NASCAR Says 2021 Schedule Changes Are Only The Beginning

The new car might be a year behind, but for NASCAR Next-Gen, the promised schedule shake-up has arrived right on schedule.

And it could be the first of many changes over the next decade.

There will be three new venues for the Cup Series to race on next season: Nashville Superspeedway in Lebanon, Tennessee, Circuit of the Americas in Austin, Texas and Road America in Elkhart Lake, Wisconsin.

Beyond that, the Brickyard 400 at the Indianapolis Motor Speedway will undergo a transition from the often tedious but prestigious oval event from one that takes place on the infield road course alongside the NTT IndyCar Series.

And the most notable change is Bristol Motor Speedway’s short-term transformation into a clay half-mile for the first Cup Series race on dirt since 1970. The Bristol Night Race will remain on the traditional concrete surface.

NASCAR Vice President and Chief Racing Development Officer Steve O’Donnell says he’s aware of the skepticism pointed towards a dirt race at Bristol.

Attendance had declined rapidly for the spring race at Thunder Valley, and FOX Sports was interested in broadcasting something radically different, and Bristol Motor Speedway became a willing partner.

“If you look at where we’ve been from a capacity standpoint for that event, the track wanted to look at reinventing,” O’Donnell said. “What we could do for that weekend to keep some momentum going for the sport?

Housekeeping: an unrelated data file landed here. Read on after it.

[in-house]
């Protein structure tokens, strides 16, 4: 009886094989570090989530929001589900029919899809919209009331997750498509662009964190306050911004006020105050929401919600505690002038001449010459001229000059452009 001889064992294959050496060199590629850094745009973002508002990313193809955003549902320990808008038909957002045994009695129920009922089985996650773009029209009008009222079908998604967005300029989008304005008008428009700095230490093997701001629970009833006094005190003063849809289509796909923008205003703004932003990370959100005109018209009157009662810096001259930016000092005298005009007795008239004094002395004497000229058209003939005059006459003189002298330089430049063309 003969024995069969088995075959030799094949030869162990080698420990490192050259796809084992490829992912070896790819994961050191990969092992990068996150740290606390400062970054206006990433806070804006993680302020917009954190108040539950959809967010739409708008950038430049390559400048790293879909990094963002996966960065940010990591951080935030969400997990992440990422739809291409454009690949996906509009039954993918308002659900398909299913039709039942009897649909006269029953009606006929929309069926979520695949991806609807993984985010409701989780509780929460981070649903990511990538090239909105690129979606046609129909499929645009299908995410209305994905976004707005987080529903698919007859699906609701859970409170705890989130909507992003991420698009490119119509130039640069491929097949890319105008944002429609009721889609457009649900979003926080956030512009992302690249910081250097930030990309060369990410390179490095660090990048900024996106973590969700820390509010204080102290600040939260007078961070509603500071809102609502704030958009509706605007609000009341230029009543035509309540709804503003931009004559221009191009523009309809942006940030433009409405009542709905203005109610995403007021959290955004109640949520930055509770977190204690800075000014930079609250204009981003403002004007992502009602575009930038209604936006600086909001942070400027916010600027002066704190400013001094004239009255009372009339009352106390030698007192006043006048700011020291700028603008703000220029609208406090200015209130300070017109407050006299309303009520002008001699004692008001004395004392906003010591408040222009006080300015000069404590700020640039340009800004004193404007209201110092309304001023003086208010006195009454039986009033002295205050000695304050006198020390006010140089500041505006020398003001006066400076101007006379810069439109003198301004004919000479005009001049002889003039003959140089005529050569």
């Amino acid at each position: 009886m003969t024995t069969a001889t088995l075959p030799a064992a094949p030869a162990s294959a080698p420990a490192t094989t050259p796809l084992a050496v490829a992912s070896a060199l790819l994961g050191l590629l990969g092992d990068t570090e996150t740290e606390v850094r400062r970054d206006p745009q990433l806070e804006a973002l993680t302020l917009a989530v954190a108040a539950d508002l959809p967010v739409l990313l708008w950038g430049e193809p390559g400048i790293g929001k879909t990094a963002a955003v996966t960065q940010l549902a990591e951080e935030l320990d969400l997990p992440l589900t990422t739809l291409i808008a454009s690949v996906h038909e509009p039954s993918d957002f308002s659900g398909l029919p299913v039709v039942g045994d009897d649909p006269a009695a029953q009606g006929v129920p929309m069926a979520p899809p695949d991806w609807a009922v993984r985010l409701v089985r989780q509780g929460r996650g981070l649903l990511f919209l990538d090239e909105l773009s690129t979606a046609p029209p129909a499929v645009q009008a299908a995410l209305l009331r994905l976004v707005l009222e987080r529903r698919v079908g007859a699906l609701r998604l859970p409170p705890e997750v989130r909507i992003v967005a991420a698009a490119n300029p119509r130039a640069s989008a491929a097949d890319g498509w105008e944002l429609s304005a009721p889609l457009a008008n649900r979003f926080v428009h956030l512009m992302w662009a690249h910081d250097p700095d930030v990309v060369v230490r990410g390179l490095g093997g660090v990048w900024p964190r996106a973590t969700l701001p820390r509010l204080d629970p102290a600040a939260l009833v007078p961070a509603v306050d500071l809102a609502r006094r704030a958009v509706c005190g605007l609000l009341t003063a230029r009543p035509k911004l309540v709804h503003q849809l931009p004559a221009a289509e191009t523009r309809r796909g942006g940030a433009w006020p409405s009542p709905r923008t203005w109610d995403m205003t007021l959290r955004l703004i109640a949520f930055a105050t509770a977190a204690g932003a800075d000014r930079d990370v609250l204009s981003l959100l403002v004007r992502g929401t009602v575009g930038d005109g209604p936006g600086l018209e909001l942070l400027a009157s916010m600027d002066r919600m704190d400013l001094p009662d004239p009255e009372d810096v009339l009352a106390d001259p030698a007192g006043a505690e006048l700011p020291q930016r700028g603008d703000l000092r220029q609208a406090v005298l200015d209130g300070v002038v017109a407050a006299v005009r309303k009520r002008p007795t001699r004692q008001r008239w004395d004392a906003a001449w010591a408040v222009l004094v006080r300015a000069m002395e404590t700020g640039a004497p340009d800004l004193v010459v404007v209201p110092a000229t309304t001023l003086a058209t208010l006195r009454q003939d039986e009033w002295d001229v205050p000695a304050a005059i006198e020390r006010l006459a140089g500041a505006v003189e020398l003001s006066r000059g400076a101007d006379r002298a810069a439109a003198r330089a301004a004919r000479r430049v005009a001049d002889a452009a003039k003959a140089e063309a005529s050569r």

“When we talked to our television partners about that, this was the number one thing we wanted to see if we could make happen. We all got together, worked with the race teams, and said, ‘let’s give this a try.

“There is a lot of work still to go in terms of what the rules package will look like, and what the format will look like, but I can tell you it was important for us to give this a try. We’re going to put our best foot forward.”

Meanwhile, gone are two of the most maligned intermediate tracks in Chicagoland Speedway and Kentucky Speedway.

The two-mile Michigan International Speedway has struggled to produce compelling action over the past decade and lost one of its two dates as a result. In exchange, traditional venues Darlington Raceway and Atlanta Motor Speedway have been given second dates.